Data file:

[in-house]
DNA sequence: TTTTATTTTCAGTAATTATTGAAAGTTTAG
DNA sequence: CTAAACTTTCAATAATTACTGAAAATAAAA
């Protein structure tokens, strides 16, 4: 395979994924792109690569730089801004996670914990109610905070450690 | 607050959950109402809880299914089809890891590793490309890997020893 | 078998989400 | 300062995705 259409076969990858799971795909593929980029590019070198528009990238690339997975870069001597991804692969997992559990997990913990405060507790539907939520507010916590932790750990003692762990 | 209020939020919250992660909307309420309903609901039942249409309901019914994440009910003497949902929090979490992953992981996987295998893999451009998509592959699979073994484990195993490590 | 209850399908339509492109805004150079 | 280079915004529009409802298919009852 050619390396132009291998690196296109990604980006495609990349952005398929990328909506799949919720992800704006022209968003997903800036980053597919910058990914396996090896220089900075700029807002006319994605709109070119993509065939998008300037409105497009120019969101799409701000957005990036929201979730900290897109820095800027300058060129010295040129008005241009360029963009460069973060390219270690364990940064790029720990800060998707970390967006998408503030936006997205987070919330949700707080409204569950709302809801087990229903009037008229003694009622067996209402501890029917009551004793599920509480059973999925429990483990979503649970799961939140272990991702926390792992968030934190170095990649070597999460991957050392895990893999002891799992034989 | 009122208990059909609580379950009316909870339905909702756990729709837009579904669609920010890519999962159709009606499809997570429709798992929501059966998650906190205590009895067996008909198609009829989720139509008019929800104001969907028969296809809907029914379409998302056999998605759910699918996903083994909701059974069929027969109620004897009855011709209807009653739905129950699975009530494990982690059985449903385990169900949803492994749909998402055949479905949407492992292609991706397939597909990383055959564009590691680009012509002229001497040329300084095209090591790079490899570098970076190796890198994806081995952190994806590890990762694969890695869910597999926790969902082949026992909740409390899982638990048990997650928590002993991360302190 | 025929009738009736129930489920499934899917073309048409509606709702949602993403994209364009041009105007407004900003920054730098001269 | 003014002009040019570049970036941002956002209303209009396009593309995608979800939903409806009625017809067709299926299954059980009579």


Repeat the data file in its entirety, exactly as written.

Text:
[in-house]
DNA sequence: TTTTATTTTCAGTAATTATTGAAAGTTTAG
DNA sequence: CTAAACTTTCAATAATTACTGAAAATAAAA
């Protein structure tokens, strides 16, 4: 395979994924792109690569730089801004996670914990109610905070450690 | 607050959950109402809880299914089809890891590793490309890997020893 | 078998989400 | 300062995705 259409076969990858799971795909593929980029590019070198528009990238690339997975870069001597991804692969997992559990997990913990405060507790539907939520507010916590932790750990003692762990 | 209020939020919250992660909307309420309903609901039942249409309901019914994440009910003497949902929090979490992953992981996987295998893999451009998509592959699979073994484990195993490590 | 209850399908339509492109805004150079 | 280079915004529009409802298919009852 050619390396132009291998690196296109990604980006495609990349952005398929990328909506799949919720992800704006022209968003997903800036980053597919910058990914396996090896220089900075700029807002006319994605709109070119993509065939998008300037409105497009120019969101799409701000957005990036929201979730900290897109820095800027300058060129010295040129008005241009360029963009460069973060390219270690364990940064790029720990800060998707970390967006998408503030936006997205987070919330949700707080409204569950709302809801087990229903009037008229003694009622067996209402501890029917009551004793599920509480059973999925429990483990979503649970799961939140272990991702926390792992968030934190170095990649070597999460991957050392895990893999002891799992034989 | 009122208990059909609580379950009316909870339905909702756990729709837009579904669609920010890519999962159709009606499809997570429709798992929501059966998650906190205590009895067996008909198609009829989720139509008019929800104001969907028969296809809907029914379409998302056999998605759910699918996903083994909701059974069929027969109620004897009855011709209807009653739905129950699975009530494990982690059985449903385990169900949803492994749909998402055949479905949407492992292609991706397939597909990383055959564009590691680009012509002229001497040329300084095209090591790079490899570098970076190796890198994806081995952190994806590890990762694969890695869910597999926790969902082949026992909740409390899982638990048990997650928590002993991360302190 | 025929009738009736129930489920499934899917073309048409509606709702949602993403994209364009041009105007407004900003920054730098001269 | 003014002009040019570049970036941002956002209303209009396009593309995608979800939903409806009625017809067709299926299954059980009579």